“I want to serve cinnamon rolls hot out of the oven for breakfast. So can I make them partway the night before, and then bake them in the morning?” Figuring out an overnight breakfast when it involves yeast can be quite a challenge.
A ton of readers call, email, chat, or blog-comment us with the question above. Aside from “My bread didn’t rise,” how to make cinnamon rolls (or sticky buns) ahead of time is one of the single biggest yeast-baking quests people have.
This isn’t surprising. Baking with yeast takes time, and when it comes to breakfast bread and rolls, nothing approaches fresh from the oven. So how do you manage to have something fresh and hot on the table without getting up at 2 a.m. to mix and knead the dough, shape the rolls or coffeecake, and let it all rise before baking?
Do you make everything start to finish the day before and reheat the next morning? You can, but reheated just isn’t the same as fresh from the oven. And that nice white icing atop the cinnamon rolls? Melted and gone. As for getting up in the middle of the night, it’s a distinct possibility for night owls and those with newborn babies, but for the rest of us? Not a chance.
So what’s the best way to produce an overnight breakfast of fresh, hot sweet rolls?
Divide and conquer! Make and shape the rolls the day before; refrigerate overnight; and bake the next morning.
Sounds simple, doesn’t it? It is, once you nail the timing issue: how much should you let your sweet rolls rise before popping them into the fridge?
Let’s make some rolls and find out.
Prepare the rolls
Put the rolls in a pan
They’re in the pan. What next?
Let the rolls rise partway, then chill
I cover the pan and let the rolls rise until they're about three-quarters of the way to fully risen: touching one another and starting to rise vertically, as well as covering the bottom of the pan.
I refrigerate the rolls overnight.
Now, if your dough doesn't contain much butter — say, less than 1 tablespoon butter per cup of flour — let the rolls rise only halfway. Why? When chilled, butter becomes hard — which stiffens the rolls and prevents them from expanding as much as they might. So the less butter in dough, the more it rises in the fridge.
Likewise, if you're using a glass or ceramic pan, let the rolls rise only about halfway; it'll take longer for their temperature to drop once you put them in the fridge.
Next day, I take my rolls out of the fridge and let them rest at room temperature, still covered, while I preheat the oven.
I actually have some extra time, so I let them continue to warm to room temperature. I suspect I'll get a bit more rise out of rolls that have lost their refrigerator chill.
Bake the rolls
I bake the rolls and turn them out of the pan.
They look pretty yummy upside down, don't they?
Still, what's a cinnamon roll without its white frosting, right?
Caveat emptor: a hot day and active dough
Now there's one catch to all of this, and I discovered it the hard way. I was baking Cinna-Buns on a very hot, humid day, and my dough rose super-fast in the bowl.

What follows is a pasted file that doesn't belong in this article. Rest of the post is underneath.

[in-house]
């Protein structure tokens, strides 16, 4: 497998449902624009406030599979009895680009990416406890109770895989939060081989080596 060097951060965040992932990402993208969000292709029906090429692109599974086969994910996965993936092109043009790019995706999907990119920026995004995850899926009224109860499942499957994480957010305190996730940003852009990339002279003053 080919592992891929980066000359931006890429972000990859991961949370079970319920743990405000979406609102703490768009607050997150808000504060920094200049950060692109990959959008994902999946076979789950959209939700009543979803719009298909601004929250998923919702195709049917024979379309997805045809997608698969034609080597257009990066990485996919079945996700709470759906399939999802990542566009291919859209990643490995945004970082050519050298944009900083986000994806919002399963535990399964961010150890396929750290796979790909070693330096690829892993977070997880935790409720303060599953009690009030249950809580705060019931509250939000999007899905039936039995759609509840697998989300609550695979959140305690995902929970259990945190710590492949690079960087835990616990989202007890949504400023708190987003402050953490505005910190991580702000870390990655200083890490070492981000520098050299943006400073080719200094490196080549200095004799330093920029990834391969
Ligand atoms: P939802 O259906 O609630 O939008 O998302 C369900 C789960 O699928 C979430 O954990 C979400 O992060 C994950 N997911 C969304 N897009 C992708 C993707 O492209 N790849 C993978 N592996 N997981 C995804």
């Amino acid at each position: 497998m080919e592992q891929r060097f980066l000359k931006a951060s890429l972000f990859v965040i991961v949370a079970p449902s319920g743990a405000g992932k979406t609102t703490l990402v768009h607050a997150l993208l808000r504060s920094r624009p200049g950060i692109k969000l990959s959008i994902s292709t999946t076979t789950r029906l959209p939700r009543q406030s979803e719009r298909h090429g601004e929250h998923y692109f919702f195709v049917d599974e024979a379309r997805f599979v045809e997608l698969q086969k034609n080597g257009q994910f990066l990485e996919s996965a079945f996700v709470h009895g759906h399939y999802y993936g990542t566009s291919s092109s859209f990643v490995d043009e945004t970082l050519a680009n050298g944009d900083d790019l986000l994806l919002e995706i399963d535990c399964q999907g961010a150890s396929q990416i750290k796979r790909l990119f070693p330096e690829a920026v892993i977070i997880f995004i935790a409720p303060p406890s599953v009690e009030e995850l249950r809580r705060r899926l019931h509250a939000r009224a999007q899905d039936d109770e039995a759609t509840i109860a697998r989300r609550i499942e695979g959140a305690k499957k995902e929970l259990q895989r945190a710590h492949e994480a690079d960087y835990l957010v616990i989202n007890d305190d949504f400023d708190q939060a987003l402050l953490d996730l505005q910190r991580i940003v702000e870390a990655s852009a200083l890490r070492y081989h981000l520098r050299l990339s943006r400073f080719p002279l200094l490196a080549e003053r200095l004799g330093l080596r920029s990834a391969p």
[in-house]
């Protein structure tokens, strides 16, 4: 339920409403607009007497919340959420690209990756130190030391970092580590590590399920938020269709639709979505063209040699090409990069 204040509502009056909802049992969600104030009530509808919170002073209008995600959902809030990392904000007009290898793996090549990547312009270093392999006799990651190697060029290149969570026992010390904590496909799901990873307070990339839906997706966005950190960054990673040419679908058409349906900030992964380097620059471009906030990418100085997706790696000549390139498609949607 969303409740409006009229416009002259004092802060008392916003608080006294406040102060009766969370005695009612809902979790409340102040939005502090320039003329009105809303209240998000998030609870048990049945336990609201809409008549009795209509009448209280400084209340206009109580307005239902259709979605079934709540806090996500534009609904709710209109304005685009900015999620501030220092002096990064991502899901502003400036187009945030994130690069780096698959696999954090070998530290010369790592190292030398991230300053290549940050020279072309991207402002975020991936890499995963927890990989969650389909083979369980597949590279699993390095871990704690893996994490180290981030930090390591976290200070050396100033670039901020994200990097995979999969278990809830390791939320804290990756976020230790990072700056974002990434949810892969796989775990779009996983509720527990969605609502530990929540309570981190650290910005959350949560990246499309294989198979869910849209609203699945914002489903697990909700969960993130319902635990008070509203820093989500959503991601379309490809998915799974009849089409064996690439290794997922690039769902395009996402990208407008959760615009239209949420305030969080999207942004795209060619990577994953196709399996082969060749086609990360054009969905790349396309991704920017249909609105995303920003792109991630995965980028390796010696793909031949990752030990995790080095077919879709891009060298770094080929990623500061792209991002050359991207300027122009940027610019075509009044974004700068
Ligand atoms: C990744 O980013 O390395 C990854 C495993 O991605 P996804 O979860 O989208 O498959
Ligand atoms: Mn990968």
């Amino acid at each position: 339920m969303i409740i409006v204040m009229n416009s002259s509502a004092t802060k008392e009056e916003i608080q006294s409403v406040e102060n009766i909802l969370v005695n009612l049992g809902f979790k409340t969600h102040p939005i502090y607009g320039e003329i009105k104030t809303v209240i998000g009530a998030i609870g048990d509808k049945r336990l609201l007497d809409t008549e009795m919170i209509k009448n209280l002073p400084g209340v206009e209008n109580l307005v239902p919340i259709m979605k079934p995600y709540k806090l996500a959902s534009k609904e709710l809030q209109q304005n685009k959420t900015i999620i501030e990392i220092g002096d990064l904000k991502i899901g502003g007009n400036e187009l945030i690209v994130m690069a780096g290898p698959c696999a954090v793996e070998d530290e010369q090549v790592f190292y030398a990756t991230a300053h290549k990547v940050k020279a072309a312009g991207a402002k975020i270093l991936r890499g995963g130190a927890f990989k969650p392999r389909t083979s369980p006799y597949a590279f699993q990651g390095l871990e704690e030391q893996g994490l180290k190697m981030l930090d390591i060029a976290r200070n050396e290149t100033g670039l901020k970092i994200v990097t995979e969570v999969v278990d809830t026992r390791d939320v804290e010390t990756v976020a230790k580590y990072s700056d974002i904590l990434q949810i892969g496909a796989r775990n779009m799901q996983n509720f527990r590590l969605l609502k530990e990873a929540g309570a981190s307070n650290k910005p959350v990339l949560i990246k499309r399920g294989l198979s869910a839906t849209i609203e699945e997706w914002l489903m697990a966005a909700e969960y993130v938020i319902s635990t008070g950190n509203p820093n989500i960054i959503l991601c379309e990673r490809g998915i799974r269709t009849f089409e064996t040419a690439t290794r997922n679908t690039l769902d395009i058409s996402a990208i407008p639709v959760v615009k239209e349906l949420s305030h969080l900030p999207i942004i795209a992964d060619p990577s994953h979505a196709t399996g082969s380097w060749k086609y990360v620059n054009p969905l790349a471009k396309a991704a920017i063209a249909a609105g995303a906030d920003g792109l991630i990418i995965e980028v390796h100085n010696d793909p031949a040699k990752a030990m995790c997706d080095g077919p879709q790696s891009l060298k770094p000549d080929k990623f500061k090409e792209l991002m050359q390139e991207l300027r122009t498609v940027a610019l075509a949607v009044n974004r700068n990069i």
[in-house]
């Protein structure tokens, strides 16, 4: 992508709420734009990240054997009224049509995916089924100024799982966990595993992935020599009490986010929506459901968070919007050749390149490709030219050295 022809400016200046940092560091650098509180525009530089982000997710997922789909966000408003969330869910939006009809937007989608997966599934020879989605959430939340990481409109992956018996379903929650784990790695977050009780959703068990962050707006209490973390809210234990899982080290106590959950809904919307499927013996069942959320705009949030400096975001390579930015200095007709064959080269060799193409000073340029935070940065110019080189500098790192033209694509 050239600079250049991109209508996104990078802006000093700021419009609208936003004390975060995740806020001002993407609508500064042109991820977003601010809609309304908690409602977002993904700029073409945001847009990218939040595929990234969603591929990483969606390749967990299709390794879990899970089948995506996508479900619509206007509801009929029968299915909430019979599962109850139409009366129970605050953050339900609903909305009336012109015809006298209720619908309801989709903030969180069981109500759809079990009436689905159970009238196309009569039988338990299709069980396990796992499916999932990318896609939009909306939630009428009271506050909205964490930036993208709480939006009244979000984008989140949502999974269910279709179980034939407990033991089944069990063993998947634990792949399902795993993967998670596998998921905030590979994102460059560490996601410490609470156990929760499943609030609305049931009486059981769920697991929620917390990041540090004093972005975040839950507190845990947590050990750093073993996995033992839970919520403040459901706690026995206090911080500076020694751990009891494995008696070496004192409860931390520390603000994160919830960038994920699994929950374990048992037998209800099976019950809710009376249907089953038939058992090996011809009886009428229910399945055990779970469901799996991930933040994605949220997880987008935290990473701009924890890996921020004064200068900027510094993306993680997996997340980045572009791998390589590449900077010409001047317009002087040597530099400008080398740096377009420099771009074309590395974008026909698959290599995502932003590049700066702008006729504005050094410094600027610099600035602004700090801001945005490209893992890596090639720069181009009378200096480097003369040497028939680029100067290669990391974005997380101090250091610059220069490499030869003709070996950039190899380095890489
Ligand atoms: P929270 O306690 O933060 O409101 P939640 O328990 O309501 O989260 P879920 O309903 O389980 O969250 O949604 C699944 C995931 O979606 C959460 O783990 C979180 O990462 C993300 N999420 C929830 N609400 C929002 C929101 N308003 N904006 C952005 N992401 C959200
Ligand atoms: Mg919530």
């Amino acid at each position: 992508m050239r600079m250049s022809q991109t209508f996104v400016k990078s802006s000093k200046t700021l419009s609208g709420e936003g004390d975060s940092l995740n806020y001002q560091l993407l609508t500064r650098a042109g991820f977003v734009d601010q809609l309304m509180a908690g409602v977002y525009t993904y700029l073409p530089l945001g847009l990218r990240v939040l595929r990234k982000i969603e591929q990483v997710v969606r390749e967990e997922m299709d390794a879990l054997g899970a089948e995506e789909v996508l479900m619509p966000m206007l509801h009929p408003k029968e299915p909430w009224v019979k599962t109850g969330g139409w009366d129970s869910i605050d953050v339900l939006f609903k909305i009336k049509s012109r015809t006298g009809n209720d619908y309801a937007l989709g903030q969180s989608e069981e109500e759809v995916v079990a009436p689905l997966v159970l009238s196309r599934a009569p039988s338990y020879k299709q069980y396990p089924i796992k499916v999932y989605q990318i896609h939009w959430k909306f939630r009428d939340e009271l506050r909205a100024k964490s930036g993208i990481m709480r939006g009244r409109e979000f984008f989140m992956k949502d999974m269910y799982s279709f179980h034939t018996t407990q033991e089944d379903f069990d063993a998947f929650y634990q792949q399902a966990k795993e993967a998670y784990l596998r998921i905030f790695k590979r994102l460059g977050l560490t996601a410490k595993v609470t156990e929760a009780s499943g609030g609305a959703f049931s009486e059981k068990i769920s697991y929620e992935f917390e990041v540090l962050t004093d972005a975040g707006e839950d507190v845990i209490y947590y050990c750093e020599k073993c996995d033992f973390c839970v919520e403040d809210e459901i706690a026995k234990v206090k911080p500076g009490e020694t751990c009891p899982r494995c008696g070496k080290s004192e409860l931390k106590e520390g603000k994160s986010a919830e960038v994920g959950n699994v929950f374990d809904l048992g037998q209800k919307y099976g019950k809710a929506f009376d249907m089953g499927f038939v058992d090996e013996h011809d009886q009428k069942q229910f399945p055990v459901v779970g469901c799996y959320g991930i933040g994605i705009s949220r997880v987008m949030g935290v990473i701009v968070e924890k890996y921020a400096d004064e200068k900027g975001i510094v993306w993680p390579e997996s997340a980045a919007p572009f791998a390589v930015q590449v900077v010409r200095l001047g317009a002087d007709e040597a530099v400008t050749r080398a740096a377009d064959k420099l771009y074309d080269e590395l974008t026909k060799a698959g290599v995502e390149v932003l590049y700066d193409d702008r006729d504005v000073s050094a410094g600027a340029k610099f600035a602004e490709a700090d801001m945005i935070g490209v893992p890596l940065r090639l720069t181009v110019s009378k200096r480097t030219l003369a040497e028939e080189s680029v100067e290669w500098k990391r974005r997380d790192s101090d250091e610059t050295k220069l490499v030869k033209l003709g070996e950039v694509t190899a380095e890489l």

I shaped the rolls and plopped them into the pan.
Half an hour later, they'd filled the pan and were rising straight up, headed toward fully risen.
I quickly covered them and put them into the refrigerator...
...but it was too late. Overnight they'd risen to peak volume, and then deflated.
The good news is, I baked them anyway and they had a decent amount of oven-spring; so they weren't a total loss. But lesson learned: I need to keep an eagle eye on rising cinnamon rolls when it's hot and humid in my kitchen.
Overnight breakfast: key takeaways
Before starting the testing for this post, I'd assumed that shaped cinnamon rolls, placed in the refrigerator overnight (my fridge registers 39°F), would continue to rise (albeit slowly).
But time after time, I put my rolls into the fridge — unrisen, partially risen, nearly fully risen — and they didn't rise at all overnight. As the tech folks would say, WYSIWYG: what you see is what you get.
The sole exception was the rolls I tested on a super-hot and humid day, the ones that rose so quickly that even the chill of the fridge couldn't stop them, and they eventually collapsed. But I'm going to consider those an outlier.
So here's the overnight breakfast process in a nutshell:
Make your rolls, put them in the pan, cover the pan, and let them rise about three-quarters of the way. Why just three-quarters? Because your dough may be really lively (or your fridge may be a bit warmer than most), and you don't want to chance the dough rising and then collapsing.
Next day, take the rolls out of the refrigerator and let them rest at room temperature while you preheat your oven.
Bake the rolls; they'll show some oven-spring (additional rise) as they bake.
Remove from the oven, and enjoy freshly baked cinnamon rolls or sticky buns for breakfast — no 2 a.m. wakeup call required!
What's your favorite overnight breakfast, something you can prep ahead, then bake in the morning? Please share in comments, below.